July 27, 2012 at 4:23 PM
CHICAGO -- Penn State coach Bill O'Brien reasserted that, as NCAA President Mark Emmert stated in his press conference Monday, it is possible for the NCAA to reduce the sanctions if Penn State give total compliance to its rules.
It is also possible that the NCAA could increase the sanctions "if we're not crossing our t's and dotting our i's," O'Brien said. "[But] I'm going to make sure we're compliant in every single way. Whether it's recruiting, whether it's the hour rules that control how many hours your student-athletes can practice and lift weights per week. In the six months I've been here, we've had four or five compliance meetings with Matt Stolberg, our compliance officer. I want to make that clear for everybody, that many, many [steps toward compliance] were taken at Penn State before the sanctions came out."
To achieve effective compliance, O'Brien said he has opened the flood gates of Penn State football to media ("we've let you guys have more access in the last six months than you've had in the last 30 years"), compliance officers, faculty, President Rodney Erickson and Joyner. He said he will especially welcome the NFL so its teams can conveniently scout Penn State players.
"Before the sanctions came out, we were doing things the right way and we will continue to do things the right way," he said.
Notes from O'Brien
- When asked if he shared any similarities with linebacker Michael Mauti: "Personality-wise," he confirmed. "But I'd take his hairline."
- O'Brien said New England Patriots coach Bill Belichick has reached out to him in wake of the NCAA sanctions on Penn State. "He has a lot of good thoughts of things," O'Brien said. "And he doesn't believe Penn State football is dead."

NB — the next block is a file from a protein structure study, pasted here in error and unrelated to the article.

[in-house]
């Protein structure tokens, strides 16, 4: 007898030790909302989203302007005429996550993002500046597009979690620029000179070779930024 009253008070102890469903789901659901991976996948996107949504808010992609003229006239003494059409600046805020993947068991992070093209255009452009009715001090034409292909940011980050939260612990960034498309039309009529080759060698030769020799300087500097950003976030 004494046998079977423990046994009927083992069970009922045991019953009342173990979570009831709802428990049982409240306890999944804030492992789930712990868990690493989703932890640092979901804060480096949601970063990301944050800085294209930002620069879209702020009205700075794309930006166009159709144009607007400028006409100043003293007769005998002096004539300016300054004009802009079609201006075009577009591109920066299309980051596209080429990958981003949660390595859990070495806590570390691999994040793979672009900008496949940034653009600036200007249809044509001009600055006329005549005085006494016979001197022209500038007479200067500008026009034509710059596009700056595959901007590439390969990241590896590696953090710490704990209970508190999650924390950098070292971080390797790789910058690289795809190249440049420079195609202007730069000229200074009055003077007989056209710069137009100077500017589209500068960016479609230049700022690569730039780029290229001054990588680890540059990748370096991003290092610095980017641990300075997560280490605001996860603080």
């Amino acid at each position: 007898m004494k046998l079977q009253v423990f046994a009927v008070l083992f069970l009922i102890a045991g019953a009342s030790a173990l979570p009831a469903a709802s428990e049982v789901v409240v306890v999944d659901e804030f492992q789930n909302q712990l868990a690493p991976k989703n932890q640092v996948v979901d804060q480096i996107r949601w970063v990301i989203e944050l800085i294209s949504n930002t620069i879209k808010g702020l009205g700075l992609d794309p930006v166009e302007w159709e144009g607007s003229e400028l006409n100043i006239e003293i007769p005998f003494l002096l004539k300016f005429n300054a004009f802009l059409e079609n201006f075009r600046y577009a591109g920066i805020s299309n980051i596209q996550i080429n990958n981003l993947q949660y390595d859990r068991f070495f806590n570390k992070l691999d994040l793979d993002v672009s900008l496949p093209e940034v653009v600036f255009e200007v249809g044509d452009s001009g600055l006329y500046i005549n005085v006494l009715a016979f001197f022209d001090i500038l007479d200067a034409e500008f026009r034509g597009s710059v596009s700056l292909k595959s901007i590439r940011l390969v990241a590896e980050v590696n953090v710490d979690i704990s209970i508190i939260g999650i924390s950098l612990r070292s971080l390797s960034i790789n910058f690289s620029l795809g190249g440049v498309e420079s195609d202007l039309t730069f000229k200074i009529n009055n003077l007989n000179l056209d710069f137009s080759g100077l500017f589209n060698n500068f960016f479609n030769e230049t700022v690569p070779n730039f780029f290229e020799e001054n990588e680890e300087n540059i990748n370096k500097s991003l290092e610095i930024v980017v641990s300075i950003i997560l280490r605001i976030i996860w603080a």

- O'Brien said he may not call walk-ons "walk-ons" anymore. He hasn't decided on a replacement name.
- "People who just read the sanctions, and say, 'Oh, I quit. See you later.' That's a bunch of bull. What you do is look at the sanctions and figure out how to deal with it," O'Brien said
- O'Brien said that if he brought in a Penn State student-athlete on scholarship for another sport, he believes it would count toward the football team's scholarship limit. He also does not think he can he break up a scholarship between multiple athletes and have it count as one.
- As for the rest of the fine print of the NCAA's sanctions? "There's a lot of questions we have for the NCAA. It's a constantly evolving situation," O'Brien said.
- Before the sanctions and during the summer when O'Brien's football activity is limited, the coach took some time to cool down. "I was on Cape Cod with my wife and kids, drinking a Coors Light, sitting on the front yard," he said. Unfortunately, his vacation was cut short by the NCAA's sanctions. "I was going to be there for two weeks. I went to the airport, rented a car and it took me eight hours to get back to State College."
- O'Brien said almost the entire team has reaffirmed commitments to Penn State, with the exception of two or three players. "The core group of our best players, as I sit here right now, have told me their coming back." And Silas Redd... "Our core group of our best players have told me they're coming back."
- On socializing with Big Ten coaches last night: "I didn't say I socialized with everybody." The media laughed, but O'Brien was dead serious. He might be taking some exception to conference schools recruiting his players, despite its legality.
- As a parent, O'Brien said he can empathize with the players' parents' anger at being hounded by recruiters. "I'm a dad," he said. "If my son was in this situation -- which he'll probably do baseball or golf -- if my son said no, would I want that coach to continue to call back. No."
- Also as a parent, O'Brien wants his son to do "whatever makes him happy. He's a great little kid but [football] is a tough sport. But if he wants to play football, I'm not going to stop him from playing football."